The creative process can be mysterious. Unlike processes in other fields, creative inspiration and innovation can’t be plotted out on a flow chart to guarantee success. What do creatives do to stay sharp, successful and at the top of their game? What lies ahead for the design industry? And what are the top concerns of creative professionals? The Creative Group and AIGA sought to find out.
Creative Professionals Tell All in The Creative Group’s New Survey
TCG and AIGA polled more than 750 creative professionals for its annual Creative Team of the Future program. Read on to learn how they get inspired, do great work and remain relevant.
Finding Fresh Perspective
Staring at the same monitor for hours is a sure-fire creativity killer. That’s why innovators constantly seek new visual and auditory stimuli. Fortunately, inspiration can be found almost anywhere. For example, one creative professional we surveyed is influenced by the typography of street signs. Another works for an agency with “Inspiration Days” – trips to museums and tours of artisans’ studios. Many designers get some of their best ideas from simply being out in nature and alone with their thoughts. If you can’t escape the office, take a short break to feed your brain by browsing images on Pinterest, Behance, Instagram or Dribbble. Or listen to some tunes because as one respondent mentioned, “Music makes you imagine.” Networking is also an important part of innovation. When you participate in discussions, it spurs new ideas of your own. Look for local meetups of creative professionals to share ideas about industry trends, processes and workflows. Design conferences can also shake you out of a slump and re-energize your work. Sure, to be good at something, you have to keep at it. But if you’re trying to stave off creative stagnation, don’t think about work for a while. For a fresh perspective, one respondent wrote, “I remove myself from all things related to my field.” Take a pottery class or try writing a short story. Learn a foreign language and travel. Read science fiction, fantasy and biographies. Go hiking, surfing or sea kayaking. Join the maker movement.
Adding a Human Touch
Design work is increasingly reliant on technology – for good and for bad. Most of our work would be impossible without computer hardware and software, and new media may be the main focus of your job. But an overreliance on digital design can make your projects seem cold, sterile and unwelcoming. To get a good balance, go a little old school. Incorporate DIY photography, hand lettering or analog animation into your work. Some respondents told us they look to the past – antique shops, old magazines, historic buildings – for creative inspiration. People love the human angle – storylines that are unique but relatable, and images of real people versus models. It’s one reason why more than 9 million people follow the Humans of New York Facebook page. Another reality is the ever-shrinking attention span. So cut the fluff and boil it down. As Scott Kirkwood, editor in chief at National Parks magazine, says, “The more succinct you are, the more likely you are to get someone’s attention.”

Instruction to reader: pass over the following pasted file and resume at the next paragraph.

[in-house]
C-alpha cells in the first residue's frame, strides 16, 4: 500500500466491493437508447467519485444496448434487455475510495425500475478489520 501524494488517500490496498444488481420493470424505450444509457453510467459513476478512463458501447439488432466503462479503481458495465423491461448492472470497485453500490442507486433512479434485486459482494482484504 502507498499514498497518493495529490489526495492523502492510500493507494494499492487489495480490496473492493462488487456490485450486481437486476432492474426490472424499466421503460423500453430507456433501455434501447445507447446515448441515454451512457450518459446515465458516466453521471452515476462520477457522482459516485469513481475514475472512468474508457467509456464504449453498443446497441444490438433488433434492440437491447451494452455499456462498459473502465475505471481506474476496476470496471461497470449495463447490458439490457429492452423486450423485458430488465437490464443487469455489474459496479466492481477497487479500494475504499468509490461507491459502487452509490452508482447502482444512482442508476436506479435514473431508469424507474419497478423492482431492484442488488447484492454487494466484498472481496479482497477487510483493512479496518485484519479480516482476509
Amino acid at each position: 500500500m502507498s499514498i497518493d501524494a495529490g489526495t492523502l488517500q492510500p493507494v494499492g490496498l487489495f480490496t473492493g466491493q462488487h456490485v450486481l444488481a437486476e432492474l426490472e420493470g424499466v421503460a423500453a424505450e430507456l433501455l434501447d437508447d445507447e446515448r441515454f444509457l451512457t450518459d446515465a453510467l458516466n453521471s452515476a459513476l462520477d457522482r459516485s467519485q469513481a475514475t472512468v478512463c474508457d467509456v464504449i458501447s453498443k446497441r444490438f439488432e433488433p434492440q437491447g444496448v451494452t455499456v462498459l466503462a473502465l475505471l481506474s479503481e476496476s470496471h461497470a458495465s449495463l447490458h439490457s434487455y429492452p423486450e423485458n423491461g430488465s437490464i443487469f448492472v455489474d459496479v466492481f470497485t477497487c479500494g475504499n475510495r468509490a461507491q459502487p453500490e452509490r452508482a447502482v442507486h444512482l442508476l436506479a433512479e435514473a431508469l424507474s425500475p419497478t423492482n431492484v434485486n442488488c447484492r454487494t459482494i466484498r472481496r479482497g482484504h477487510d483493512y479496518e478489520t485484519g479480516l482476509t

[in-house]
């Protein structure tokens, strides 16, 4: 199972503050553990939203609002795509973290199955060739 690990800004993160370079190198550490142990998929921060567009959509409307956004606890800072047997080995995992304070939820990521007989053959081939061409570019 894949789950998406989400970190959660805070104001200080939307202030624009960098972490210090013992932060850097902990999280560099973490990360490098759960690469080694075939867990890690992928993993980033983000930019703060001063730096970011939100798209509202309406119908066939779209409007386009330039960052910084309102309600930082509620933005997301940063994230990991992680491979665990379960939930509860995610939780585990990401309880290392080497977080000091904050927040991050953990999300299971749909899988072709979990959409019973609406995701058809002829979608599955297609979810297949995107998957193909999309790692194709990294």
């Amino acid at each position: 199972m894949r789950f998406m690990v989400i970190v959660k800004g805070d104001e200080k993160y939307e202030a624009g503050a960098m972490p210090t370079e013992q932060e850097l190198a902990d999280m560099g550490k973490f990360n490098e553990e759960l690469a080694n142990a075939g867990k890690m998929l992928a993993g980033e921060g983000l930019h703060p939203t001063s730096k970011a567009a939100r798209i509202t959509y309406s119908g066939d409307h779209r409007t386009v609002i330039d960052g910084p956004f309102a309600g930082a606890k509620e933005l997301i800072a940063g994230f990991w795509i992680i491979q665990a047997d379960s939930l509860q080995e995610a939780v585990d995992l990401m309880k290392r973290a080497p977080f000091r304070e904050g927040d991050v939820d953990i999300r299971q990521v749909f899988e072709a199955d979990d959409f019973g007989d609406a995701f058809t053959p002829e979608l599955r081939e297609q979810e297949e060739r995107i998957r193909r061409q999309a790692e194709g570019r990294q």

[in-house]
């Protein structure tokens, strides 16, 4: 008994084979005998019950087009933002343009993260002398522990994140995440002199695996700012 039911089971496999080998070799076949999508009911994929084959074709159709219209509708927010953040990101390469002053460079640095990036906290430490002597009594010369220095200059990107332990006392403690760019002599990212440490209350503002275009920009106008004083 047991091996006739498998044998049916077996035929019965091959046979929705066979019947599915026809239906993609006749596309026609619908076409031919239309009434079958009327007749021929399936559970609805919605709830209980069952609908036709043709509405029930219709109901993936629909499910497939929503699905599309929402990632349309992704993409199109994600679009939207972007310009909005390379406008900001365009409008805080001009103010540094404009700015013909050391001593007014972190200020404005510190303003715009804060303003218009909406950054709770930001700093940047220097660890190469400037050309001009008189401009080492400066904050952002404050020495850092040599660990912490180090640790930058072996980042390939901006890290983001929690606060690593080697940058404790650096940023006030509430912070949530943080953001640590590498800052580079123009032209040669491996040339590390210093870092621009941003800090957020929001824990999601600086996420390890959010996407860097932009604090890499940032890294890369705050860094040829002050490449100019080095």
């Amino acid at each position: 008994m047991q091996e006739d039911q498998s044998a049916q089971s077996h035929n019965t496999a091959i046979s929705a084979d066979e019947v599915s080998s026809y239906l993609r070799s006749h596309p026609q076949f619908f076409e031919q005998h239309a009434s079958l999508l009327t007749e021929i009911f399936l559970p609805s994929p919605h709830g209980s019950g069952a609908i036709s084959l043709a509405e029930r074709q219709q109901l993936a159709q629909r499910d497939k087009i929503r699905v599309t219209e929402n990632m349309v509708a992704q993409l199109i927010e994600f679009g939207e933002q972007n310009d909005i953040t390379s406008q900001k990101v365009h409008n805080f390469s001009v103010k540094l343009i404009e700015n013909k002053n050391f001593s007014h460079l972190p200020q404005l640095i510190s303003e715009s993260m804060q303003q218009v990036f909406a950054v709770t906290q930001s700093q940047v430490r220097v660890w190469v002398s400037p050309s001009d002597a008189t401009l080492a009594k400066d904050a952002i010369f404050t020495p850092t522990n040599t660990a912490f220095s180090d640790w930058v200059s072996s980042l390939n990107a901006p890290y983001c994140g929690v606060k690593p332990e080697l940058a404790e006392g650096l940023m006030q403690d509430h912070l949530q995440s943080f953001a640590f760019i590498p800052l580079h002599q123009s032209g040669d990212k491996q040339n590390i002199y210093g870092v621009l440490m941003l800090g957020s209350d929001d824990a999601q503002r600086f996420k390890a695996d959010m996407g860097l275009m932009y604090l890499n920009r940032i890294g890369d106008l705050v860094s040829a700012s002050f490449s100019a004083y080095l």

Fretting About the Future
What keeps creative professionals up at night? Meeting deadlines and client demands, for sure. But staying up to date with new trends and technology is a growing concern. In fact, nearly all (94 percent) respondents said they are worried about keeping their skills marketable as the industry changes. In addition, half of the creative professionals we surveyed rated their company’s training resources as fair or poor. They’re right to be concerned. With the constant innovation in advertising, mobile marketing, and design and presentation applications, it’s tough to keep up, and easy to be left behind.
What sets the creative team of the future apart from the ones stuck in the past? Forward-looking creatives make seeking inspiration an integral part of their professional and personal lives. They are masters of new technology, yet are able to incorporate that oh-so-important human element. And they understand that what they know today is not enough for tomorrow; staying relevant means being on a constant learning curve.
For additional tips on sharpening your creativity, download The Creative Group’s new report, Innovation in the House: Creativity Lessons From Five Top In-House Creative Teams, and visit and subscribe to the TCG Blog. Staying ahead of the creative curve means staying on top of your web design skills. Patrick McNeil’s new Intro to UX Design course will immerse you into the world of user experience. If you’re looking to get started with user research, usability testing and the fundamentals of solid interface design, this is the place to start.